EUROPE - The debate on the leading location to domicile pan-European pensions has been reignited following the release of a prospectus by the Belgian government promoting the country.
In the brochure, Belgian prime minister Guy Verhofstadt said Belgium's situation in the heart of Europe further strengthened its position in the pension fund market. He said: "Belgium is positioning itself as a prime centre of shared services for international businesses."
However, experts disagreed Belgium's offering was better than those of other countries offering cross-border pension plans, such as Ireland and the Netherlands.
Pat Wall, partner at PricewaterhouseCoopers in Dublin and chairperson of the Irish government's pan-European pensions task force, said he felt the playing field between the countries was level.
"The countries have been benchmarking against each other. I don't think we can offer anything that Belgium can't offer and vice versa," he said.
Prof. Guus Boender, chairman and non-executive director of Ortec in the Netherlands, praised the Belgian implementation of Institutions for Occupational Retirement Provision (IORPS), adding it was in a country's national interest to establish a pan-European pensions industry.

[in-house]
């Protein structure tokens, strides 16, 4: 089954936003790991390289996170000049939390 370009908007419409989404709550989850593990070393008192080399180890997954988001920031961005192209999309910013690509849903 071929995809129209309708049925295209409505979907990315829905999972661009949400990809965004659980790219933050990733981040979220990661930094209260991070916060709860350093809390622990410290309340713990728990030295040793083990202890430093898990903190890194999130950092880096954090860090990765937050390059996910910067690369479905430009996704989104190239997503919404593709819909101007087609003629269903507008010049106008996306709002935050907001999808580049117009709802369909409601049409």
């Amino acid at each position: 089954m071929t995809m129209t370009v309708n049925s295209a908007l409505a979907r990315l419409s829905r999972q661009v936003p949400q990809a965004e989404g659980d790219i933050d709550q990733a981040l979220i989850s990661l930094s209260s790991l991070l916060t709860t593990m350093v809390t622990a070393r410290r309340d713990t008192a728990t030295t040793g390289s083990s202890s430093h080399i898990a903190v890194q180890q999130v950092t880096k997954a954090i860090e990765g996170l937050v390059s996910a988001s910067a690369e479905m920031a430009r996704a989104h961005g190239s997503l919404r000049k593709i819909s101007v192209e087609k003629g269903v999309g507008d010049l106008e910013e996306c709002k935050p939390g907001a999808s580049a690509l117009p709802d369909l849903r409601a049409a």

But he added he didn't think there would be a situation where one particular country would emerge as the pre-eminent destination for cross-border pensions. "I don't think it's a winner takes all situation," he said.
Ivan Eulaers, a senior manager in the insurance and employee benefits division of Deloitte, based in Belgium, told Global Pensions: "By introducing the IORPS directive, Belgium hoped to attract pan-European pension schemes to the country. It copied all of the elements of legislation straight from the directive, so it is basically a 'copy and paste' of IORPS.
"The main focus of the Irish system is on pension pooling vehicles, where all the assets are pooled in the country, but under the Belgian and Dutch systems, assets and liabilities are pooled in each country. They act more like a service centre," he added.
Despite the debate, uptake of cross-border pensions has been limited.
Wall commented: "My own view is that we need a fresh approach, addressing issues such as is a DC arrangement better? Would that be easier to provide across borders?
"No doubt in the fullness of time, occupational schemes set up under an IORPS umbrella will get some sort of traction in Europe, but we're quite a way from that."